Get a cat. I live in Sedona, have 3 cats (inside only) and regularly find bark scorpions dead and gutted, hidden under the edges of our rugs. I have no idea how they do it. Have seen 1 alive one in 10 years, but dozens of cat-killed ones. Plus, they (cats) make nice pets.

    Hope you have started to feel better by now. Love your blog.

  • Dr. T

    You are following a typical clinical course for a moderately severe dose (unlucky you) of Centruroides exilicauda (Arizona bark scorpion) venom. That venom screws up the nervous system locally and systemically, accelerates heart rate, and, in more severe cases, causes agitation and muscle cramps. Calcium may prevent the cramps, so eating some Tums might be helpful. Acetaminophen or ibuprofen may help reduce some of the symptoms. As you noted, most adult envenomations are not treated with anti-venom (though small children typically need it). However, if you progress to muscle cramps (despite Tums), I recommend heading to the ER for IV calcium gluconate therapy and possibly other drugs to counter the nervous system effects.

  • Bob Smith

    The worst thing I've ever seen in a house (though thankfully not bitten) is a brown recluse spider. Those little buggers are seriously nasty.

  • http://efftheelitedbags.blogspot.com Danimal

    Warren, Dude, that seriously sucks. I managed to make it through 4 years at ASU without even seeing a scorpion, but you had one in your frikkin' shower?? Eff that, man. Hope you feel better soon. If you don't, can I have your stuff?

  • IgotBupkis, President, United Anarchist Society

    >>> I am glad we don’t have these in Houston.

    I am sure we probably have 'em in Florida, but it's wet enough overall that I can honestly say I've never ever seen one in 50+ years.

    Dang, never thought anything could make me say, "I think prefer cockroaches". :-D

  • http://stopthebreathing.blogtownhall.com astonerii

    Hope my favorite libertarian is feeling better and gets well.

  • http://pretenseofknowledge.com/ Speedmaster

    Yikes! ;-(

  • Danny

    I thought I would show my wife the picture to freak her out a bit. Of course she screamed...but she also looked long enough to say that you need to clean your shower:)

  • Sameer Parekh

    Remember this in February when you are taunting the New Yorkers!

  • ScottE

    Scorpions have nearly disappeared from my house since I took an effort to seal doors well with weatherstripping.

    When this is all over, at the time of day the sun is shining on a given door the most, get your face on the floor and look for any light coming through to the inside, if you see any, get some stick on weatherstripping and patch as necessary until no more light is seen.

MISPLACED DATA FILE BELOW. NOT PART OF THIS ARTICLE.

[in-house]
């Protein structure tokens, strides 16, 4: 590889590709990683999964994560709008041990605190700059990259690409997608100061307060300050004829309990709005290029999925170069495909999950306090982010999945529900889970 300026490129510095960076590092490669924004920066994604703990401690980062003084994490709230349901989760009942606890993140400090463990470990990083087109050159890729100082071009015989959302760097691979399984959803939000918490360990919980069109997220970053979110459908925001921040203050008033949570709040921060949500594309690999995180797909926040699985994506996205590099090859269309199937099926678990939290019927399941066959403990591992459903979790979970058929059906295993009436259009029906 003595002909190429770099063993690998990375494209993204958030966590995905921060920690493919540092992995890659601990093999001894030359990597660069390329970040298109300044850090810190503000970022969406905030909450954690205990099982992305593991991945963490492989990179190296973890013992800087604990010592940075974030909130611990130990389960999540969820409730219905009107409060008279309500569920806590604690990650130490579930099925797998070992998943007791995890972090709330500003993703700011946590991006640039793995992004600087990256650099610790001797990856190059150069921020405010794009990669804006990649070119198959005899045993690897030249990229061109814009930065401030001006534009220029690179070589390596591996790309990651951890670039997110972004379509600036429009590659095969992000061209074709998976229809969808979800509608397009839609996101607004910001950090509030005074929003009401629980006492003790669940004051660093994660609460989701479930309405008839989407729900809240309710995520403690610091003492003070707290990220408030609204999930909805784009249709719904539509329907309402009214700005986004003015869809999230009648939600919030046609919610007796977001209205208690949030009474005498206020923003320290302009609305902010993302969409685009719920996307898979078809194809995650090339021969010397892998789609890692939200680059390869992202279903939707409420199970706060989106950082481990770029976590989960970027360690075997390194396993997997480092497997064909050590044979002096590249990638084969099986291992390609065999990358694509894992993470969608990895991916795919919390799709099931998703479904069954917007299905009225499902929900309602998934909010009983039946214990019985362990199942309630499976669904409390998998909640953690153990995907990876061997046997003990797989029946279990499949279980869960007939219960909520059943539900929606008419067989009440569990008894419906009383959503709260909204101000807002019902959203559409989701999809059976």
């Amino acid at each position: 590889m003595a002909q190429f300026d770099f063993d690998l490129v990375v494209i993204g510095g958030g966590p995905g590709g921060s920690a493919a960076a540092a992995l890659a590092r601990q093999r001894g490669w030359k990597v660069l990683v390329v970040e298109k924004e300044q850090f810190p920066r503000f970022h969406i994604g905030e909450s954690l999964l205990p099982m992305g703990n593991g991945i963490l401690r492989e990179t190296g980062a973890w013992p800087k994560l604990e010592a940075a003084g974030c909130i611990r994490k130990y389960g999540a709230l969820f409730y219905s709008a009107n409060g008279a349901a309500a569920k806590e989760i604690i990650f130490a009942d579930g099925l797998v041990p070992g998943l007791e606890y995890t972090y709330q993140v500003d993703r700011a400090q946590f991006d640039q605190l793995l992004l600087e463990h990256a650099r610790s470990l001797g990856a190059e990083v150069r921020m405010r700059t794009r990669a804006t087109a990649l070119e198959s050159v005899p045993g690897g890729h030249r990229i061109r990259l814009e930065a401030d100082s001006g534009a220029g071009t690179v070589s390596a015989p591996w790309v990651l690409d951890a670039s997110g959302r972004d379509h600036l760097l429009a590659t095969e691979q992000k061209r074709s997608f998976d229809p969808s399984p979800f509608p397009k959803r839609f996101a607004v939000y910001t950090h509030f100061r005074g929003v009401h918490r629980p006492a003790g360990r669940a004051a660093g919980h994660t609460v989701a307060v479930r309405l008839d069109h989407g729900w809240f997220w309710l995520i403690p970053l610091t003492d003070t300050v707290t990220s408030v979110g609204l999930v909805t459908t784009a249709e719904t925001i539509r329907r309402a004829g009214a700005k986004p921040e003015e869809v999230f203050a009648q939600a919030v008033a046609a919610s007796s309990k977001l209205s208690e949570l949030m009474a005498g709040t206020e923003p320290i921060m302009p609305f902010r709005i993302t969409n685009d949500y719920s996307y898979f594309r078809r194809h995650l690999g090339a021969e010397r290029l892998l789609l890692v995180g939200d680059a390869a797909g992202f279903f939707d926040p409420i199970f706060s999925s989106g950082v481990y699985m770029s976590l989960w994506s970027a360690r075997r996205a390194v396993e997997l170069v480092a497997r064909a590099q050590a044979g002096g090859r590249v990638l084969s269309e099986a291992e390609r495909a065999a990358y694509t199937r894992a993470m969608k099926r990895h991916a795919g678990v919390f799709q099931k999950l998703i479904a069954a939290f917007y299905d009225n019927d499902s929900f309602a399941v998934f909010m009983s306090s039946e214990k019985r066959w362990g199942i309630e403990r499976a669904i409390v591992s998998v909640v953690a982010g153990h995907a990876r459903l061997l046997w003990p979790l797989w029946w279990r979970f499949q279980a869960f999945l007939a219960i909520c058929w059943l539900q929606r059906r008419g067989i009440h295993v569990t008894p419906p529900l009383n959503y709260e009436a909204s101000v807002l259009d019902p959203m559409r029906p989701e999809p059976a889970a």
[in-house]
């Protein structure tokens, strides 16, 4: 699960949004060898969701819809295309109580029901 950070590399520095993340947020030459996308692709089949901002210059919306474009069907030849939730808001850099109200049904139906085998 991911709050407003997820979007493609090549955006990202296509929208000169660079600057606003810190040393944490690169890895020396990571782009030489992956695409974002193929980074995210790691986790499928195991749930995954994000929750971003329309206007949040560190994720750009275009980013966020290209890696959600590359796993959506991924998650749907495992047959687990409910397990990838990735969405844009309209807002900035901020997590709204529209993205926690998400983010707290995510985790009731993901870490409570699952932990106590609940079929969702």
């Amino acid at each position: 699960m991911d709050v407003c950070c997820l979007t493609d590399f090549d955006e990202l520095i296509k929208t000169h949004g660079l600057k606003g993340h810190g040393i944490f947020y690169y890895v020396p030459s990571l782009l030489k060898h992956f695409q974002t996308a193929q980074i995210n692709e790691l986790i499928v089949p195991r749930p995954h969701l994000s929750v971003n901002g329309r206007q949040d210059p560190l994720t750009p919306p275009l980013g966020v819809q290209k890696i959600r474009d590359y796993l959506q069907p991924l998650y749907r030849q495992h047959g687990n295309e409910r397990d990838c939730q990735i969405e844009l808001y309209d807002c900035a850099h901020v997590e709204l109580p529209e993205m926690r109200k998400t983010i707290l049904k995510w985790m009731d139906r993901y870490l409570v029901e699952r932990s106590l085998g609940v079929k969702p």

The cat takes care of some of the rest.

  • http://www.michaelduff.net Michael Duff

    Update #7: Nature of universe clear now. Disembodied head in mirror says I am Jesus. Blessings on you all.

  • R

    I disagree that it a bark scorpion , it sure looks like a hairy scorpion , common in the Salt River area especially Tempe / Mesa area. And I believe it has the most painful sting of any scorpion in this area of the country.

  • R

    Just checked and you are right .It is a bark scorpion . As soon as my buddy saw the tail laid straight out and the color he knew , or better said, he knows as he lives in Tempe and has them.

  • petro

    People - scorpions LOVE living in drains like showers and sinks. If you haven't used your shower or sink in a while, stand back while you first run some water and see if one or more come out looking for a fight before you turn your attention elsewhere. Have encountered dozens of scorpions in FL in this manner over the years.

  • Josh

    Sounds like you have no health insurance. I'm thinking you'll do vastly better when the new health care laws are enacted.

    You're dying in your home within a few miles from a hospital.

  • Craig

    I guess living in Buffalo has its unexpected charms.

  • Graeme

    Scorpions normally eat their prey... - so look on the bright side.

    In all seriousness - all the best and get well soon.

  • Mary

    Another bark scorpion strike ... on a plane!

    "PORTLAND, Oregon (AP) — All Jeff Ellis could do was wait as he sat terrified 30,000 feet (9,000 meters) in the air staring at the wriggling scorpion that stung him on a flight to Alaska.
    He repeated to himself that a doctor said he'd be fine — probably."

    http://news.yahoo.com/us-man-stung-scorpion-commercial-flight-180744819.html

    He's missing the hilarious update Coyote gave us though. :)